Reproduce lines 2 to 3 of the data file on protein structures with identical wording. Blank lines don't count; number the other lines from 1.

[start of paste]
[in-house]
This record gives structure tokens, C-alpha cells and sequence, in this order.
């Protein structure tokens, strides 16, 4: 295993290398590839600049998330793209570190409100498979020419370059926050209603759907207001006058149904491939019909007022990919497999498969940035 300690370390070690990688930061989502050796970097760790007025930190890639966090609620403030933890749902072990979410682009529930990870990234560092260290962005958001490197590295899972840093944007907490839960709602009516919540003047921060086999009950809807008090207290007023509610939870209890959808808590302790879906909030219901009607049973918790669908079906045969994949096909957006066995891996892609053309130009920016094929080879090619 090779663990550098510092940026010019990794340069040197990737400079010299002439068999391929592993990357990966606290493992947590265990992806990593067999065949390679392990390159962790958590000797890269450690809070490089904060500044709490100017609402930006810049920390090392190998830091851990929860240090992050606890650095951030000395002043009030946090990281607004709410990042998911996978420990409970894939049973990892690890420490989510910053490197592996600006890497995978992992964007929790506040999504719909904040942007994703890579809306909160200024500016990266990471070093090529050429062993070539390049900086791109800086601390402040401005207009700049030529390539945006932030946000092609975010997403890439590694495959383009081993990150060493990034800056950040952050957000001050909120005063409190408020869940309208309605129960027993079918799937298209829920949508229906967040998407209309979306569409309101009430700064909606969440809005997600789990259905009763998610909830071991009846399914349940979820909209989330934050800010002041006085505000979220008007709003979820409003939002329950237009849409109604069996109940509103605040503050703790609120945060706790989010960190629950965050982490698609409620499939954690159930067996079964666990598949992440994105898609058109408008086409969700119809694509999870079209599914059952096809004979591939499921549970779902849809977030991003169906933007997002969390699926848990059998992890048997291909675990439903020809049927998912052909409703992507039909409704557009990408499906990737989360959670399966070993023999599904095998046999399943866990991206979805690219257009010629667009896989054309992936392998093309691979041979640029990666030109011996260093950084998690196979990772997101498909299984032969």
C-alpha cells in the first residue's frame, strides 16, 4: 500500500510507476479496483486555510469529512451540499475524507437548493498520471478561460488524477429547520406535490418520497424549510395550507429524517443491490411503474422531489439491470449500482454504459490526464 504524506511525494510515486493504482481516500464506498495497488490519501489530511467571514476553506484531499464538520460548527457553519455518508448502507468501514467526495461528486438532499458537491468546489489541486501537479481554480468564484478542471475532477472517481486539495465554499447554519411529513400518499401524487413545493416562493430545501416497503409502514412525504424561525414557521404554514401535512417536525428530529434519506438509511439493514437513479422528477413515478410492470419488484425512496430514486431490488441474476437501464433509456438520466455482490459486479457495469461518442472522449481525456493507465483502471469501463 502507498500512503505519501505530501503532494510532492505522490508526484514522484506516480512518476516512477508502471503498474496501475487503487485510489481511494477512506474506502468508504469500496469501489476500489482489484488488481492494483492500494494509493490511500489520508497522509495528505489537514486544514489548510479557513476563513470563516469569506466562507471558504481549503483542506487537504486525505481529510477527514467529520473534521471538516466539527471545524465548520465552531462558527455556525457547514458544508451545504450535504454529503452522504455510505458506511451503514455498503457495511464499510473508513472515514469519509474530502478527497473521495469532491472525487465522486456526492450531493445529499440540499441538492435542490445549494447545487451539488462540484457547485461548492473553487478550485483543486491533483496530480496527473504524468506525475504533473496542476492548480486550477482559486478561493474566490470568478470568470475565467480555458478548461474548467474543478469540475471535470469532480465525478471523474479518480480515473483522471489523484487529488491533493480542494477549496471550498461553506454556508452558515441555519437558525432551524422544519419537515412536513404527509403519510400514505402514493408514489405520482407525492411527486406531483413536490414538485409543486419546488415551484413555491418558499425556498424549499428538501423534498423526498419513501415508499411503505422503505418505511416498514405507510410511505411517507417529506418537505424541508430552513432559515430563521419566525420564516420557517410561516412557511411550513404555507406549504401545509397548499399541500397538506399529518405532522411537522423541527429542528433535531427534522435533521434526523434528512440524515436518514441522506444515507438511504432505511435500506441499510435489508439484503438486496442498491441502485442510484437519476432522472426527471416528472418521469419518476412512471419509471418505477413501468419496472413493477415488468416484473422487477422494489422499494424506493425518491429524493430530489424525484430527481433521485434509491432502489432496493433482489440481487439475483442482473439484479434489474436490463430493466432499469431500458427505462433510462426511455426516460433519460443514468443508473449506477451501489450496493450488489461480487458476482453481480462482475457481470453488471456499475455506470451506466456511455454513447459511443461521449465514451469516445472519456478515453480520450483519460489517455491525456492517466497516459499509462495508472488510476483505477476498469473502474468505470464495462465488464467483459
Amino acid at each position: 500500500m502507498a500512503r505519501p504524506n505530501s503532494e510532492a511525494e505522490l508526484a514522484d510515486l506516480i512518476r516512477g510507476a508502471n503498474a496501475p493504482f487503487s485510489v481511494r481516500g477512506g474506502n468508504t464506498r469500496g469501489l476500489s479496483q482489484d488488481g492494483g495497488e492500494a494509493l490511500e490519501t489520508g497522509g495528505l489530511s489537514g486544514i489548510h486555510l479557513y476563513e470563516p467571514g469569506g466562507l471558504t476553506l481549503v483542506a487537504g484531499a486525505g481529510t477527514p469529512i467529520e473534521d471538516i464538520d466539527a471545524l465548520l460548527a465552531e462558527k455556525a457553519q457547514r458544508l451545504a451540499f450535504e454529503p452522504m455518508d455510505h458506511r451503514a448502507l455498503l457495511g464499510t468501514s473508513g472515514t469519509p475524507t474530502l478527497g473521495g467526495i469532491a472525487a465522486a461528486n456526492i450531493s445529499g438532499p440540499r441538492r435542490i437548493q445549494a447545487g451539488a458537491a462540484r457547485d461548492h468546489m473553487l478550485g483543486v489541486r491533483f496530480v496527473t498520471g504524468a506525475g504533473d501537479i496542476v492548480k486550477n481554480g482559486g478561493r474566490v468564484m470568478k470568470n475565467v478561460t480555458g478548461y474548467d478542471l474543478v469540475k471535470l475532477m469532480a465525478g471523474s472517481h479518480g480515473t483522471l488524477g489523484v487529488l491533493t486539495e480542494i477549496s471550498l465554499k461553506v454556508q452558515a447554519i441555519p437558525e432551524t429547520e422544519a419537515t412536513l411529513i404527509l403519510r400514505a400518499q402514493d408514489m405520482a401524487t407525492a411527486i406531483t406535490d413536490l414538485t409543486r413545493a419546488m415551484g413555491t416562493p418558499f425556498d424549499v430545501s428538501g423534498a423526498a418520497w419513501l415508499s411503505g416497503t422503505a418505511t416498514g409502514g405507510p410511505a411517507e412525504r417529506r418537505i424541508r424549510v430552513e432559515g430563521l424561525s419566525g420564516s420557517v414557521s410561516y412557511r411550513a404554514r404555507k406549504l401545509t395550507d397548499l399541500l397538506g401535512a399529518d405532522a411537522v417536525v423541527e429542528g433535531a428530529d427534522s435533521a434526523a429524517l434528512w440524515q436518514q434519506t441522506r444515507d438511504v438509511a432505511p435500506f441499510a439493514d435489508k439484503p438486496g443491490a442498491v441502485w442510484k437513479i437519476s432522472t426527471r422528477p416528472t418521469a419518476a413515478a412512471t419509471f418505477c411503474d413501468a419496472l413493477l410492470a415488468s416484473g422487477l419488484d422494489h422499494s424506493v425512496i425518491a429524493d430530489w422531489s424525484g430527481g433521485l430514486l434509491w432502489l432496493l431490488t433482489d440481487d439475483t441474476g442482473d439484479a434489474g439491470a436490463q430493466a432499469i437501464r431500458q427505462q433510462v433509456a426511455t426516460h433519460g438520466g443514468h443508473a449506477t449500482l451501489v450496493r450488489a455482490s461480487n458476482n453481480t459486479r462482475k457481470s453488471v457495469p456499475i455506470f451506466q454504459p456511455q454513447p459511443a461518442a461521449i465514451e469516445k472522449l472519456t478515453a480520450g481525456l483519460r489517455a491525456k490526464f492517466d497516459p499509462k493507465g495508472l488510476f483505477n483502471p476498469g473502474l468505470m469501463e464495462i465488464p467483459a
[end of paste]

This record gives structure tokens, C-alpha cells and sequence, in this order.
């Protein structure tokens, strides 16, 4: 295993290398590839600049998330793209570190409100498979020419370059926050209603759907207001006058149904491939019909007022990919497999498969940035 300690370390070690990688930061989502050796970097760790007025930190890639966090609620403030933890749902072990979410682009529930990870990234560092260290962005958001490197590295899972840093944007907490839960709602009516919540003047921060086999009950809807008090207290007023509610939870209890959808808590302790879906909030219901009607049973918790669908079906045969994949096909957006066995891996892609053309130009920016094929080879090619 090779663990550098510092940026010019990794340069040197990737400079010299002439068999391929592993990357990966606290493992947590265990992806990593067999065949390679392990390159962790958590000797890269450690809070490089904060500044709490100017609402930006810049920390090392190998830091851990929860240090992050606890650095951030000395002043009030946090990281607004709410990042998911996978420990409970894939049973990892690890420490989510910053490197592996600006890497995978992992964007929790506040999504719909904040942007994703890579809306909160200024500016990266990471070093090529050429062993070539390049900086791109800086601390402040401005207009700049030529390539945006932030946000092609975010997403890439590694495959383009081993990150060493990034800056950040952050957000001050909120005063409190408020869940309208309605129960027993079918799937298209829920949508229906967040998407209309979306569409309101009430700064909606969440809005997600789990259905009763998610909830071991009846399914349940979820909209989330934050800010002041006085505000979220008007709003979820409003939002329950237009849409109604069996109940509103605040503050703790609120945060706790989010960190629950965050982490698609409620499939954690159930067996079964666990598949992440994105898609058109408008086409969700119809694509999870079209599914059952096809004979591939499921549970779902849809977030991003169906933007997002969390699926848990059998992890048997291909675990439903020809049927998912052909409703992507039909409704557009990408499906990737989360959670399966070993023999599904095998046999399943866990991206979805690219257009010629667009896989054309992936392998093309691979041979640029990666030109011996260093950084998690196979990772997101498909299984032969």